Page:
MAY 29, 1996
Elizabeth Brackett of WTTW-Chicago reports on problems a number of women have experienced using the Norplant birth control device.
ELIZABETH BRACKETT: There's a small room in a Chicago law office that's crammed from floor to ceiling with file folders. Inside each one is a story of suffering, a story of a woman who says she's had problems or worse with this. It's called Norplant, and it's a birth control system that was hailed as a breakthrough when it was approved by the Food & Drug Administration five years ago. Now it's in deep legal trouble and may disappear from the American market. Some say it's a good product unfairly hounded by overzealous lawyers. Not this woman--she's one of the plaintiffs.
PAM SKOWRONSKI: I wouldn't do it again if I had, you know, the chance. I think I would, uh, either abstain from having sex till I decided to have another child or, umm, probably just be sick and be on the pill and deal with those complications because that was nothing compared to what I went through when I had the Norplant put in.
ELIZABETH BRACKETT: But as Pamela Skowronski really a victim of Norplant? For every user like Pamela, there are others like Terry Stoica.
TERRY STOICA: I'm still very happy that I chose the method. It's been, umm, good birth control for me. I think the side effects for me have been an irritation, rather than something serious.
ELIZABETH BRACKETT: No one thought Norplant would be this controversial when it was still in the lab. Population control groups had spent years searching for a new and more effective contraceptive, and Norplant seemed to fill the bill. It had been extensively tested both inside and outside the United States. The U.S. distributor, Wyeth-Ayerst, even produced patient videos explaining how Norplant worked. Six small capsules containing the synthetic hormone levonorgestrel are inserted under the skin in a minor surgical procedure. As long as the capsules are in, the hormone continues to enter the body preventing pregnancy. They can be removed surgically any time a woman wants, but left alone, they work unattended for five years. Small wonder that real patients praised Norplant in the company's videos.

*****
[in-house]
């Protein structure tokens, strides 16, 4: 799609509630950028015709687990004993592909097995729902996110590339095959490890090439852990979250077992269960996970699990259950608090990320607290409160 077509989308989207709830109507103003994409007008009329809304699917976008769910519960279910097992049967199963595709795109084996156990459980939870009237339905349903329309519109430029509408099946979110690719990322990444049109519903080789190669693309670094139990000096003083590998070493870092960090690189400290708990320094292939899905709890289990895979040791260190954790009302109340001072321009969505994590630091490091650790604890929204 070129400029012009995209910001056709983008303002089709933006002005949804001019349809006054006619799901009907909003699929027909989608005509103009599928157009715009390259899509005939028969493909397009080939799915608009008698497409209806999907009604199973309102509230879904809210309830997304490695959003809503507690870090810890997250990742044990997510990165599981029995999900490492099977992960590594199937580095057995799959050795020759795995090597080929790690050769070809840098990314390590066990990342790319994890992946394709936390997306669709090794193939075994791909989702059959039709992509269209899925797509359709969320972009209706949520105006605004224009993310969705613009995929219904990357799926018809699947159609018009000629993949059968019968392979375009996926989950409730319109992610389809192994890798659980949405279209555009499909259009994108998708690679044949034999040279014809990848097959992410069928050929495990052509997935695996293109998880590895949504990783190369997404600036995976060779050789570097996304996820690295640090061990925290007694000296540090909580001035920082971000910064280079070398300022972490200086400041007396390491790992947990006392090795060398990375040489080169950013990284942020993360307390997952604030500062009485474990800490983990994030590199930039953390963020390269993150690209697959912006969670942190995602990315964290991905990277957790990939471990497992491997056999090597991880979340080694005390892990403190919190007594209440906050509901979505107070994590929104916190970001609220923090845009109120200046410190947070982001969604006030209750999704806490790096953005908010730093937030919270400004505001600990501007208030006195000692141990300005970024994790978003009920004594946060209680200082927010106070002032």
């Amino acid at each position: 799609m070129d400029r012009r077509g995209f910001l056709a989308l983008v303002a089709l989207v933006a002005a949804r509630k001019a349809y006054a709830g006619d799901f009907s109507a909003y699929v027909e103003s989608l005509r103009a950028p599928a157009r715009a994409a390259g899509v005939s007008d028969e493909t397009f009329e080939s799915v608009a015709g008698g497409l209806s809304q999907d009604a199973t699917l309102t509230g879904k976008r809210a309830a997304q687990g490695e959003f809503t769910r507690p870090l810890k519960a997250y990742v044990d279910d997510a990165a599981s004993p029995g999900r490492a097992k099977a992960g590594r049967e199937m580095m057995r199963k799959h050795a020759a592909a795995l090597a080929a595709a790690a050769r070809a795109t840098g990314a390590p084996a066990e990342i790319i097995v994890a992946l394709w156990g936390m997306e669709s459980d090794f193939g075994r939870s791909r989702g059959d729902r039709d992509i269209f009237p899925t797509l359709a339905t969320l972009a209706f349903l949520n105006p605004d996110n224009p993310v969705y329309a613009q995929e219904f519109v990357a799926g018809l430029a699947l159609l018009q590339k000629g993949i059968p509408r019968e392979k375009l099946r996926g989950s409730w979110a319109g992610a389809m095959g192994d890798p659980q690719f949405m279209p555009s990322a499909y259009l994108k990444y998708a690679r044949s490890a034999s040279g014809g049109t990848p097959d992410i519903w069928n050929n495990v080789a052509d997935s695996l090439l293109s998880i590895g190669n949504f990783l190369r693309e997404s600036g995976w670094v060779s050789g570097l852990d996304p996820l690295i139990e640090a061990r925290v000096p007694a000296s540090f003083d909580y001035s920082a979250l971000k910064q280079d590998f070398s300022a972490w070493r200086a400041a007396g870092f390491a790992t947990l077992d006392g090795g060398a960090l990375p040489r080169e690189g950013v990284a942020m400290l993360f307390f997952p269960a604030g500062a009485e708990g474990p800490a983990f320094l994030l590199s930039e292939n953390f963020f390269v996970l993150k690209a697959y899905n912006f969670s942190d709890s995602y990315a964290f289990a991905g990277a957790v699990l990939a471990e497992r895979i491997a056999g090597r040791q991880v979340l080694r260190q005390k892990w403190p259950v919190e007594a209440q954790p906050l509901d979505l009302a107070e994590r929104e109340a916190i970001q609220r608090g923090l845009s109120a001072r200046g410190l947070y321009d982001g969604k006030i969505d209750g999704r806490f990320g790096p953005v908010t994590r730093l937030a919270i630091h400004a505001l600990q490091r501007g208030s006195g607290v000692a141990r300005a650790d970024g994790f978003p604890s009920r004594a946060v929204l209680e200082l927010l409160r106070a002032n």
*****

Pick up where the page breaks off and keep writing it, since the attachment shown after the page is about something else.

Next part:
WOMAN: (Wyeth-Ayerst Video) Once I heard about the Norplant and what it can do for you, I said, gee, that sounds great.
SECOND WOMAN: (Wyeth-Ayerst Video) It's a peace of mind that I've never experienced with any other kind of birth control.
ELIZABETH BRACKETT: But Jewel Klein's clients tell a different story. She represents Skowronski and thousands of other plaintiffs who tell tales of difficult removals which left ugly bruises and scars, along with serious side effects, ranging from lengthy, painful menstrual periods to excessive weight gains.
JEWEL KLEIN, Plaintiff Lawyer: We're suing because they put out this product, they said it was the greatest thing since sliced bread, they marketed it that way, and our clients were fooled. They didn't get what they bargained for, and many of our clients have really lost a year or two out of their life until they got the poison out of their system.
DR. MARC DEITCH, Medical Director, Wyeth-Ayerst: I'm the senior most person, senior person in the company responsible for drug safety. I have not seen anything that is unexpected that is related to Norplant.
ELIZABETH BRACKETT: Wyeth-Ayerst is convinced it's being targeted by litigators looking for new products to attack after the silicone breast implant controversy. The company points out that many lawyers actively advertised for clients. Dr. Marc Deitch, medical director at Wyeth-Ayerst, says women were clearly warned of well known side effects from using any progestin-only drug.
DR. MARC DEITCH: Well, you have one of the best studied progestins and best studied methods of contraception that we have. Prior to introducing Norplant, um, we, we certainly knew what the side effects were, and one thing we knew was really important when we introduced the product was that counseling would be very important. Not every contraceptive method is the right choice for every woman, and that way women would understand that--what they could expect and when physicians and other health care providers spent the time to explain to women what the side effects were and what they could expect, they could make a good choice. When you look at the over--almost 1 million women that have used Norplant, you find an extremely high level of satisfaction.
ELIZABETH BRACKETT: The company's promotional literature was clear about the side effects, and so were the videos.
WOMAN: (Wyeth-Ayerst Video) Changes in menstruation are to be expected with this system. They may include prolonged menstrual bleeding, bleeding or spotting between periods, no bleeding for several months, or any combination of these. As you just heard, the pattern differs from woman to woman. It's impossible to predict what you might experience.